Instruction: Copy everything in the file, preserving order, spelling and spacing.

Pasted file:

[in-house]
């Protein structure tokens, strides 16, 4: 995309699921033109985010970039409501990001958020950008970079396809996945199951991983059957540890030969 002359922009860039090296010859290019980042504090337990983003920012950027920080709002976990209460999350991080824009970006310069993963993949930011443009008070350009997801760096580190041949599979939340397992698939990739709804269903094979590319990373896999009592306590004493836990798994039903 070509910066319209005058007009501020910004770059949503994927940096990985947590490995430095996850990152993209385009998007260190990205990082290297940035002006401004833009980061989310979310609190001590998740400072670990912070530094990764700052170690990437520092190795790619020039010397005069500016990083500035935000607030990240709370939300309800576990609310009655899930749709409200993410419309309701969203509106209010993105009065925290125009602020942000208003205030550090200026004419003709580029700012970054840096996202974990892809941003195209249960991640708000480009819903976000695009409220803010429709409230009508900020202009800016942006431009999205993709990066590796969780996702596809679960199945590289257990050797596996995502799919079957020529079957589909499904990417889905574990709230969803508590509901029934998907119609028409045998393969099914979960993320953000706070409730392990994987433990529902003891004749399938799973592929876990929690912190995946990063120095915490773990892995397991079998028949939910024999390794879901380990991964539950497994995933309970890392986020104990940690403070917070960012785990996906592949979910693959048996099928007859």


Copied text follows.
[in-house]
């Protein structure tokens, strides 16, 4: 995309699921033109985010970039409501990001958020950008970079396809996945199951991983059957540890030969 002359922009860039090296010859290019980042504090337990983003920012950027920080709002976990209460999350991080824009970006310069993963993949930011443009008070350009997801760096580190041949599979939340397992698939990739709804269903094979590319990373896999009592306590004493836990798994039903 070509910066319209005058007009501020910004770059949503994927940096990985947590490995430095996850990152993209385009998007260190990205990082290297940035002006401004833009980061989310979310609190001590998740400072670990912070530094990764700052170690990437520092190795790619020039010397005069500016990083500035935000607030990240709370939300309800576990609310009655899930749709409200993410419309309701969203509106209010993105009065925290125009602020942000208003205030550090200026004419003709580029700012970054840096996202974990892809941003195209249960991640708000480009819903976000695009409220803010429709409230009508900020202009800016942006431009999205993709990066590796969780996702596809679960199945590289257990050797596996995502799919079957020529079957589909499904990417889905574990709230969803508590509901029934998907119609028409045998393969099914979960993320953000706070409730392990994987433990529902003891004749399938799973592929876990929690912190995946990063120095915490773990892995397991079998028949939910024999390794879901380990991964539950497994995933309970890392986020104990940690403070917070960012785990996906592949979910693959048996099928007859």